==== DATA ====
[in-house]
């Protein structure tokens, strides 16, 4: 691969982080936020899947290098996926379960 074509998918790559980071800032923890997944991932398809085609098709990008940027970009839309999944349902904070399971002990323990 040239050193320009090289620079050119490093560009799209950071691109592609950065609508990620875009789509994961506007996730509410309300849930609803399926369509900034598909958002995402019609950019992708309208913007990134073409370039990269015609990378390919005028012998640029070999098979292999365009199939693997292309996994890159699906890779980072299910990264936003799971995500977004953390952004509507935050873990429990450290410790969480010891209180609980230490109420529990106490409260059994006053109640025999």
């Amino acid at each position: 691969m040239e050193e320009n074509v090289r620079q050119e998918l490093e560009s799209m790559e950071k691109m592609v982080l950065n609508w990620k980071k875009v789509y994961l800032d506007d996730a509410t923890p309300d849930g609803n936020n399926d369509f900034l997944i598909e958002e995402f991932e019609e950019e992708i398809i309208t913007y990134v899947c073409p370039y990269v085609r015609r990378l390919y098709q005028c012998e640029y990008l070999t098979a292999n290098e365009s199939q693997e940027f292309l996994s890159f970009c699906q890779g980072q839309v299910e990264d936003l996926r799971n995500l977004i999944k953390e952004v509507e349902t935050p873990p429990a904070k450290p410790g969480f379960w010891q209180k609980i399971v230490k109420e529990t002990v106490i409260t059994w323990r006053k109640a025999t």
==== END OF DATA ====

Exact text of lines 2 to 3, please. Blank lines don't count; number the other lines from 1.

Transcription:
């Protein structure tokens, strides 16, 4: 691969982080936020899947290098996926379960 074509998918790559980071800032923890997944991932398809085609098709990008940027970009839309999944349902904070399971002990323990 040239050193320009090289620079050119490093560009799209950071691109592609950065609508990620875009789509994961506007996730509410309300849930609803399926369509900034598909958002995402019609950019992708309208913007990134073409370039990269015609990378390919005028012998640029070999098979292999365009199939693997292309996994890159699906890779980072299910990264936003799971995500977004953390952004509507935050873990429990450290410790969480010891209180609980230490109420529990106490409260059994006053109640025999």
């Amino acid at each position: 691969m040239e050193e320009n074509v090289r620079q050119e998918l490093e560009s799209m790559e950071k691109m592609v982080l950065n609508w990620k980071k875009v789509y994961l800032d506007d996730a509410t923890p309300d849930g609803n936020n399926d369509f900034l997944i598909e958002e995402f991932e019609e950019e992708i398809i309208t913007y990134v899947c073409p370039y990269v085609r015609r990378l390919y098709q005028c012998e640029y990008l070999t098979a292999n290098e365009s199939q693997e940027f292309l996994s890159f970009c699906q890779g980072q839309v299910e990264d936003l996926r799971n995500l977004i999944k953390e952004v509507e349902t935050p873990p429990a904070k450290p410790g969480f379960w010891q209180k609980i399971v230490k109420e529990t002990v106490i409260t059994w323990r006053k109640a025999t």